In southwest South Dakota, near the Black Hills, Badlands, and the monuments of Mount Rushmore and Crazy Horse, lies the local metropolis and gateway to the region -- Rapid City with its roughly 69,000 residents. Despite its comparatively small size it's the largest city within a 350-mile drive, which means that the city's mail processing operations are not slated for consolidation at any time under USPS's Area Mail Processing (Network "Rationalization") plan.
Rapid City's postal footprint is distinct in that while the city could accommodate one or more classified postal stations, there are only five numbered contract stations beyond the Main Post Office / P&DF.
Here's a map of the area:
Our tour begins with the former site of the Rapid City Post Office: a stately 1912 building now known as the Rushmore Professional Building (housing law firms and other such organizations). The Main Post Office moved to its present site during the mid-1970s, from the west end of downtown to the east.
Old Rapid City, SD post office:
The present site fits with one's expectations for the design of a 'modern' Processing and Distribution Facility.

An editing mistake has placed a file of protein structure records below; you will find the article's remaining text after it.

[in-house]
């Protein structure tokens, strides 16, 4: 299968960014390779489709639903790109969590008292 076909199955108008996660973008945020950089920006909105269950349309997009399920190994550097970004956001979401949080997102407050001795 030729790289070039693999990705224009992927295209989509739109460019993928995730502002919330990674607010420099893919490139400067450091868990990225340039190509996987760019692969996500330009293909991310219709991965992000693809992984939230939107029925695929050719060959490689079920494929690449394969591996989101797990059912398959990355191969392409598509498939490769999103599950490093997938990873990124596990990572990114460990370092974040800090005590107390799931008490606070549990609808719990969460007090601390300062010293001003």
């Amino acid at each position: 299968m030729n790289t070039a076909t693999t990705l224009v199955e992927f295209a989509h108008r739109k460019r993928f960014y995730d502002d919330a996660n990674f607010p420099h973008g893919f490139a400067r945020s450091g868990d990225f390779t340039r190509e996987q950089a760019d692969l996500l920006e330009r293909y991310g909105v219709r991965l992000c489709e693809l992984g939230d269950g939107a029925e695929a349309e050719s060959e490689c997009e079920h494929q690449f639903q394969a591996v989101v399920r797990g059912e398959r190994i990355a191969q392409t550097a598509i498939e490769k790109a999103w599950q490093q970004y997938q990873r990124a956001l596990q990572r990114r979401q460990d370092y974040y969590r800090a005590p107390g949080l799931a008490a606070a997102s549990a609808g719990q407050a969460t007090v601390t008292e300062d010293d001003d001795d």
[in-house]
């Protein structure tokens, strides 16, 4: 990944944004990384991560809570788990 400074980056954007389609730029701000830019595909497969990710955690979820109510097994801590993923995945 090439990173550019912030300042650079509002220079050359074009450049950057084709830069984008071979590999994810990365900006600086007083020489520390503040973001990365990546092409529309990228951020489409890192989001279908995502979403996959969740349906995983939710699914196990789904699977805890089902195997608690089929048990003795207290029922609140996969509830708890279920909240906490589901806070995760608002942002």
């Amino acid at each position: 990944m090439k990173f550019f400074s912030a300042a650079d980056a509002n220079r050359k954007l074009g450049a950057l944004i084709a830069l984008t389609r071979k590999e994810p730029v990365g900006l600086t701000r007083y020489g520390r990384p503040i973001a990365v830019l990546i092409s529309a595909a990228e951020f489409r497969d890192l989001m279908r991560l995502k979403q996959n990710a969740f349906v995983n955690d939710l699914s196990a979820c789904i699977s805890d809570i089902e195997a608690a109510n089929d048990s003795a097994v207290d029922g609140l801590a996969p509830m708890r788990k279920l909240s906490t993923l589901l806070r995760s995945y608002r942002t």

Flanking the MPO along a roughly straight eight-mile corridor are Rapid City's five CPUs. This framework is beneficial in one respect: there are five postal operations open on Saturdays and four on Sundays -- one until 11 p.m. each night -- in the area. Most Dakotas District operations -- including CPUs -- are very keen on learning and obeying rules and regulations, and I found each operation to be friendly and competent.
From west to east, presenting the five CPUs of Rapid City:
Rapid City, SD: Sta. #6 (Family Thriftway Center CPU)
Rapid City, SD: Sta. #4 (Boyd's Drug West CPU)
Rapid City, SD: Sta. #7 (Medicap Pharmacy CPU)
Rapid City, SD: Sta. #5 (Boyd's Drug East CPU)
Rapid City, SD: Sta. #2 (Don's Valley Market CPU)
Until next time!
I've been to the main office, but the CPUs that I went to, back in 1980 and 1982, have either closed or moved.